Based on the novel by Nico Walker, "Cherry" is a hotly-anticipated movie in the 2021 spring lineup.
Maybe it's because that digitally misprinted movie poster created a craze on social media when it dropped, or maybe because it's another example of Tom Holland nailing dramatic roles since Netflix's "The Devil All the Time." But whatever the reason is, the hype is worth the wait.
Directed by Anthony and Joe Russo, "Cherry" tells a mesmerizing, coming of age tale with painful reminders of the price of war.
Cherry — Official Trailer | Apple TV+ www.youtube.com
Cherry (Holland) is a young man from Ohio who feels like life was wasted on him. He takes "the beautiful things to heart" until they destroy him. It's especially true when he falls in love with Emily (Ciara Bravo) in college until heartbreak drives Cherry to impulsively enlist in the Army. He returns as a decorated hero, but he spirals down a path of bad decisions as he faces undiagnosed PTSD, a drug addiction and a string of bank robberies.
Holland and Bravo might not have the best chemistry that the viewer has seen, but their performances are disarming and phenomenal. It's physically painful to watch Holland release built up stress in his truck on one fateful night (when audiences see the film, they'll know exactly which scene this is). And it's heart-wrenching to hear Bravo strain her voice to yell at Holland in desperation as the couple deals with severe drug addiction.
"Cherry" is creatively told in a way that engages the viewer, and it's easy to follow with clear title cards cueing each chapter. It starts with Cherry's last bank robbery. Then the script, written by Angela Russo-Otstot and Jessica Goldberg, transports viewers to how his story began, coming back to that same opening scene.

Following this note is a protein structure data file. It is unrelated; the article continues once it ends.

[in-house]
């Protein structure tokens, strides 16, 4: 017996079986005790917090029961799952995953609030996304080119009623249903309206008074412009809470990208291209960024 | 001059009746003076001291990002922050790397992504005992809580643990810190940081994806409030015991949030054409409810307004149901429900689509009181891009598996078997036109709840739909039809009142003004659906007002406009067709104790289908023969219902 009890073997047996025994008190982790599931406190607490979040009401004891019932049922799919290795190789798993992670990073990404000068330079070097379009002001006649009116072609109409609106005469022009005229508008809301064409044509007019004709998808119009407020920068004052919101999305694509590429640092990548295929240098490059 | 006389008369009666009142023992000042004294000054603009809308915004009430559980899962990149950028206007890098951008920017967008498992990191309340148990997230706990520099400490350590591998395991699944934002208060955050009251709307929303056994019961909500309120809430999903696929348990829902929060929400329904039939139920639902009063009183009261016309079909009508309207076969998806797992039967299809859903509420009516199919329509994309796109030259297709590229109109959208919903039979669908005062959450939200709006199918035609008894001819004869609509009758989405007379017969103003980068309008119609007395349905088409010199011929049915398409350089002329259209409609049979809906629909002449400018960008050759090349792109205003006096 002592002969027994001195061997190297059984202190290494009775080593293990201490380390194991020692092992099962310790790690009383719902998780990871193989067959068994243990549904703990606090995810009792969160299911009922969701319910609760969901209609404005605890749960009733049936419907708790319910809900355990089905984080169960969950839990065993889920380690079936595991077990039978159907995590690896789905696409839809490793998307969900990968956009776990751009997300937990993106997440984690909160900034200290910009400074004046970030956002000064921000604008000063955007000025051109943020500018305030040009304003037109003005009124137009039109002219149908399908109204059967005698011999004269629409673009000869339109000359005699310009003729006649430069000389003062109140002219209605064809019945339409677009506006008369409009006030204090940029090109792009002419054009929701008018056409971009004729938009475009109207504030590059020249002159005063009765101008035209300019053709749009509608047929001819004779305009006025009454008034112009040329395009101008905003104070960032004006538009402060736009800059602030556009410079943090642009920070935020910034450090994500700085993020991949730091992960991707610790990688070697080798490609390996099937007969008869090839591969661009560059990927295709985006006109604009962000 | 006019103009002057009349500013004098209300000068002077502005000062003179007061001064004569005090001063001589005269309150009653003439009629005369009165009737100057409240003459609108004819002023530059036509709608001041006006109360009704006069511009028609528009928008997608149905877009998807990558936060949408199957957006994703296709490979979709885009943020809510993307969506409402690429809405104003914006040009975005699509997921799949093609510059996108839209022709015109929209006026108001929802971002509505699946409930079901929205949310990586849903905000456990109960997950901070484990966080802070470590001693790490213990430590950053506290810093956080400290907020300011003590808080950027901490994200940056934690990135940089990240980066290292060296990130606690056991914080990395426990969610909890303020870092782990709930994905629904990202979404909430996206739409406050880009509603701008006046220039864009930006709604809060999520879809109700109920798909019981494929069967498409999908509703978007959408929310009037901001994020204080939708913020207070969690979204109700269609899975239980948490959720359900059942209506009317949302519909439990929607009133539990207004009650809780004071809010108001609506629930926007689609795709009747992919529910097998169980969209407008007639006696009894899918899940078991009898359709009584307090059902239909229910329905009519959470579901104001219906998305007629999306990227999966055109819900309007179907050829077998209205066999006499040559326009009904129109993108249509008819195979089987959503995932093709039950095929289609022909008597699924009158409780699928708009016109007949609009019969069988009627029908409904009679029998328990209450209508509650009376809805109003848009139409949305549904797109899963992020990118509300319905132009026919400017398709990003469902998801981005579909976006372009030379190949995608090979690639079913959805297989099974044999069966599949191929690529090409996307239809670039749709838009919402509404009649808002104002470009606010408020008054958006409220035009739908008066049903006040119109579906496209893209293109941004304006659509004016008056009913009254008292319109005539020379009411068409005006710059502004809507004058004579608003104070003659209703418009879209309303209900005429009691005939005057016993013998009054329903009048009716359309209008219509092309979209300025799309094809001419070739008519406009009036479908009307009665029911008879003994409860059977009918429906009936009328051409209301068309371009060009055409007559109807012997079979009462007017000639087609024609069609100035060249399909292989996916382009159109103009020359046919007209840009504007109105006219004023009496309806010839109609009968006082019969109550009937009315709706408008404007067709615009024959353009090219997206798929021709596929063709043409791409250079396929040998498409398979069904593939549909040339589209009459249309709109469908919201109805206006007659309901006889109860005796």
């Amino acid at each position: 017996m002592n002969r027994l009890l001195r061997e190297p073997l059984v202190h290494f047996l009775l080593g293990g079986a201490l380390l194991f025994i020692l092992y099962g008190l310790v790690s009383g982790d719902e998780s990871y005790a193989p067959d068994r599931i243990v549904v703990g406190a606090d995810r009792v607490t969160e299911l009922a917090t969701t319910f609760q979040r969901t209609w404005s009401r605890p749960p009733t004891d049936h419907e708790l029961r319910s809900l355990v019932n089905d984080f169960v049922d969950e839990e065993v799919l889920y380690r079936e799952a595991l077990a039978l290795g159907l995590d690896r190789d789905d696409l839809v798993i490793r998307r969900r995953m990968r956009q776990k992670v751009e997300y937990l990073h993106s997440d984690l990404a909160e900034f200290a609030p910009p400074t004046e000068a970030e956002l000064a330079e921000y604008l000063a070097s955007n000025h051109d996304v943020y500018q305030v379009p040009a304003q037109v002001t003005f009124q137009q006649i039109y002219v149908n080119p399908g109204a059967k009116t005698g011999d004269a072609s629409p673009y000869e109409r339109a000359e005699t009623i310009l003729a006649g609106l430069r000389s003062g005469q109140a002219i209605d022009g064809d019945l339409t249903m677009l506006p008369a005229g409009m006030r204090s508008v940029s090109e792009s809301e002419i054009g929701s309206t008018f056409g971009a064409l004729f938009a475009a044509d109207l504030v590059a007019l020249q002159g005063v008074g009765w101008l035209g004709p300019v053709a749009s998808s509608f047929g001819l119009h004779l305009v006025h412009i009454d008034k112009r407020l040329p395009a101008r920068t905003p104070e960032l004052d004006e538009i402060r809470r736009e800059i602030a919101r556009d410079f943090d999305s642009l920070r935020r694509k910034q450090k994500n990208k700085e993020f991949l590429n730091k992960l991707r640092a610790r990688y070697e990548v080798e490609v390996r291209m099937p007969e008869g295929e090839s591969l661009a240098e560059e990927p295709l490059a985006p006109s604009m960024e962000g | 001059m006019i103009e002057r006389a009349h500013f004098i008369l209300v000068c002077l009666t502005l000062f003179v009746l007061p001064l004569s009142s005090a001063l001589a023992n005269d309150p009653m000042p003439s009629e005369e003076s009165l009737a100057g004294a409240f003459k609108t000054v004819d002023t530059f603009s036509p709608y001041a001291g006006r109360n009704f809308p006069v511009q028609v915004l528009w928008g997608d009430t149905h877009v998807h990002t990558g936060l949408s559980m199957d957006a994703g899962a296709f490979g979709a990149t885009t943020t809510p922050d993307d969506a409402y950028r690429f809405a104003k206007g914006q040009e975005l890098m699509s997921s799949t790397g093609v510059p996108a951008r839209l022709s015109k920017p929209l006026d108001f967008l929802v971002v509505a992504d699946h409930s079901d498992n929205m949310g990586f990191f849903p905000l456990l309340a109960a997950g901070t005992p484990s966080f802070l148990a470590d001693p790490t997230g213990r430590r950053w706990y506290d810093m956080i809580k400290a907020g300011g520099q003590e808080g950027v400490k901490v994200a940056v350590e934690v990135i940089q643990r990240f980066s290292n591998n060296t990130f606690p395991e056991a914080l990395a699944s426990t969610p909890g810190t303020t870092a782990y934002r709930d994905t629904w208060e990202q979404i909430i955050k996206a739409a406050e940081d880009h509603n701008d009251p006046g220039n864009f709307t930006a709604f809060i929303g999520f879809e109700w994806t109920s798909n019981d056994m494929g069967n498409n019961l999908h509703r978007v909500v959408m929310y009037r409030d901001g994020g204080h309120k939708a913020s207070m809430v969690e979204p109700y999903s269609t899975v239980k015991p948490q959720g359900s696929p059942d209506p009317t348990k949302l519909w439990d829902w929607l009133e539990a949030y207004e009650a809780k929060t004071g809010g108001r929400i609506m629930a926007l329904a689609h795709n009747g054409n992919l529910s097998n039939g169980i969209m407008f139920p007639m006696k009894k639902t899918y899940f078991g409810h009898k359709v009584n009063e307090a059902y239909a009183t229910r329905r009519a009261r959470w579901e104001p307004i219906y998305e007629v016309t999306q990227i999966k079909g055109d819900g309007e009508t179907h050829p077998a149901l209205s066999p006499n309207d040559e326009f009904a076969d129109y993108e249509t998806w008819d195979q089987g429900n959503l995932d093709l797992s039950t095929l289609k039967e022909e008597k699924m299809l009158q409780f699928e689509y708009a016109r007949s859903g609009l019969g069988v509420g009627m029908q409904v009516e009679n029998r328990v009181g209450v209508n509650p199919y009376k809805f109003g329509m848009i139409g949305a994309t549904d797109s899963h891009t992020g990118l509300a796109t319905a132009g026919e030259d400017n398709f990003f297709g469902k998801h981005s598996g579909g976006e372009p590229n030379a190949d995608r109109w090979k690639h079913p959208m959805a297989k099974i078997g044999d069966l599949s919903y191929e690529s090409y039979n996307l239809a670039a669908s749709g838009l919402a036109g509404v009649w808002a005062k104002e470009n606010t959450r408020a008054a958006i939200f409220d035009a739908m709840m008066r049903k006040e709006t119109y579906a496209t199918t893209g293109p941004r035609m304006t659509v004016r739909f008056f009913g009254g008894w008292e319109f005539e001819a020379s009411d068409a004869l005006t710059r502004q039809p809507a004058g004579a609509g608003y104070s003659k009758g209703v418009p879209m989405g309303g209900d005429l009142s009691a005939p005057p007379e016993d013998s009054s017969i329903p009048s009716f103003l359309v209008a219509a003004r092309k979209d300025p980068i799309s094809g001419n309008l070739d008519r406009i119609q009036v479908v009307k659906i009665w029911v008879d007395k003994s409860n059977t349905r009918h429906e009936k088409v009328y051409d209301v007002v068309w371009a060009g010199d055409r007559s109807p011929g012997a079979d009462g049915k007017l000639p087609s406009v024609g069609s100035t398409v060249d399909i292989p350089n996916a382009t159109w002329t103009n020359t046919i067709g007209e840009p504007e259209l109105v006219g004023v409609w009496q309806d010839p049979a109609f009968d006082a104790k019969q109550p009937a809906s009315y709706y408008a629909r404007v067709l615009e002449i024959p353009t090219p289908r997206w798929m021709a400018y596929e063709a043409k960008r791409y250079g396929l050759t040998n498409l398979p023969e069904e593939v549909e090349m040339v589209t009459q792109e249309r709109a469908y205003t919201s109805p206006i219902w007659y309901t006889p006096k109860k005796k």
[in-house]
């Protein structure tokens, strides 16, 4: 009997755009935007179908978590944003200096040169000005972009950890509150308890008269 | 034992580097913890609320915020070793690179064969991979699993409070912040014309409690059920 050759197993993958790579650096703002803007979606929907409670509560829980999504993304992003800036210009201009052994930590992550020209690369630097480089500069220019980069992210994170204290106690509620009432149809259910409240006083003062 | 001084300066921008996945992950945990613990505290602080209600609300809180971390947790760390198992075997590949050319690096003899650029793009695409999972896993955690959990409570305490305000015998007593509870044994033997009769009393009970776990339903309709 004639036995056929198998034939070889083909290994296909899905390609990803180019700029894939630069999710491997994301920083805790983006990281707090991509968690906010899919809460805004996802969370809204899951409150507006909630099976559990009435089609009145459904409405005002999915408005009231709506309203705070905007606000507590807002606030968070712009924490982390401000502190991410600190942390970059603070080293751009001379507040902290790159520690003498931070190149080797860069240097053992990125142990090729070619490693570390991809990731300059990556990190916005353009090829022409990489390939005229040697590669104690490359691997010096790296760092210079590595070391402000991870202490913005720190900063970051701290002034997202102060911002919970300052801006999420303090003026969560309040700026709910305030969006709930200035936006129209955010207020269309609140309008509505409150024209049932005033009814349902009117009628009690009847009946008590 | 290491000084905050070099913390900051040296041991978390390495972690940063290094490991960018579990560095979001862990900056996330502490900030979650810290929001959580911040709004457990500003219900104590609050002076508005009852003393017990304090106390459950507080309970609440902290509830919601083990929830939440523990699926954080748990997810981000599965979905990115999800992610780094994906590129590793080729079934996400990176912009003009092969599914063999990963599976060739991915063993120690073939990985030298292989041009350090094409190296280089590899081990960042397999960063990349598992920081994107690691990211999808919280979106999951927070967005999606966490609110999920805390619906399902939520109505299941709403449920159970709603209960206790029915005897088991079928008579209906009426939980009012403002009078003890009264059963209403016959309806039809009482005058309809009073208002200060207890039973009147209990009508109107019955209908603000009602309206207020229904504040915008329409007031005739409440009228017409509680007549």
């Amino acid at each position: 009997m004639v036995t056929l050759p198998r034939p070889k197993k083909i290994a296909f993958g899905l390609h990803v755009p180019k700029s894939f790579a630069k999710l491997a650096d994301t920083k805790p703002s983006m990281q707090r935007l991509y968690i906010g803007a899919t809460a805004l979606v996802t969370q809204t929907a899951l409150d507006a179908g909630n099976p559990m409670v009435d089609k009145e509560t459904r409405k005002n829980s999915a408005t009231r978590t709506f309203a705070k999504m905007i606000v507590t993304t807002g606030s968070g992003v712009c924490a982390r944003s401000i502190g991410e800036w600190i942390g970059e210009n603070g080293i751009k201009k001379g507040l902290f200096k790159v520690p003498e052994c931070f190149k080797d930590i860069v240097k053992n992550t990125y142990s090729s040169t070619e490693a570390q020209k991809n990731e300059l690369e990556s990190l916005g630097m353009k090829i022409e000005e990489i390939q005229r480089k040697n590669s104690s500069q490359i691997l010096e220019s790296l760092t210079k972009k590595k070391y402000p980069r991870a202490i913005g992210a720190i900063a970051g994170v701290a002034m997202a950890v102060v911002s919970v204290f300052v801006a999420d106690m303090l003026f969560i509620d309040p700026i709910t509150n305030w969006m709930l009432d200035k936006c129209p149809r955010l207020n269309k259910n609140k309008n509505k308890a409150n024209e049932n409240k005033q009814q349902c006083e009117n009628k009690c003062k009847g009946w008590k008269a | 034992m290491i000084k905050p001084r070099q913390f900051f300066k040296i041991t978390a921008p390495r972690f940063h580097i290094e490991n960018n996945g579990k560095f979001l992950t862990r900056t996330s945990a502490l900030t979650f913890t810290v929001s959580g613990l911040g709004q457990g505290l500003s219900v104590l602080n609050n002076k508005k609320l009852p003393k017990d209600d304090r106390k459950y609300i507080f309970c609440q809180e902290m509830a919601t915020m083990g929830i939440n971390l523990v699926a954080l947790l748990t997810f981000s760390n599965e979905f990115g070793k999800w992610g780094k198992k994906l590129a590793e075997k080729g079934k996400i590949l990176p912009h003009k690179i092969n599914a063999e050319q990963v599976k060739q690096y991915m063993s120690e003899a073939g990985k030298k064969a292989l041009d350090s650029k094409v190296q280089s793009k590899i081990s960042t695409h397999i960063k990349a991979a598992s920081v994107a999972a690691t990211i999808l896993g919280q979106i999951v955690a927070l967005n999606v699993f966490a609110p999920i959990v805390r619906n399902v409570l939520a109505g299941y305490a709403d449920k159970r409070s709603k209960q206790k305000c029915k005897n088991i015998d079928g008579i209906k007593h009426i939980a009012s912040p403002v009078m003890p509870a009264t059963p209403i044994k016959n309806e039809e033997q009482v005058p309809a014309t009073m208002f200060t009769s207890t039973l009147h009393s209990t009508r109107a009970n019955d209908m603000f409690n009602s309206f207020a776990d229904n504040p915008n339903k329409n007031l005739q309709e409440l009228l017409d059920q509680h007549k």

And based on the trailer, it's clear that Cherry breaks the fourth wall a couple times and talks directly at the camera. Though it's a tactic that can be jarring for a typical independent drama, it works well with the coming of age story this movie brings and it's refreshing considering this isn't an innovative story.
There are a few times in the film when it feels a bit too machismo, making it hard to really care about the title character or sympathize with him. At first glance, he objectifies Emily and when she breaks his heart a few scenes later, he doesn't take it well. But there's no room to give Cherry the benefit of the doubt because it's hard to rationalize his decisions.
Fair warning that the movie is likely triggering for those who struggle with themes around war violence, PTSD and drug addiction. But for those who can stomach it, "Cherry" is worth seeing.
"Cherry" will premiere in select theaters on February 26 and globally on Apple TV+ March 12, 2021.
Follow Samantha Incorvaia on Twitter at @s_incorvaia.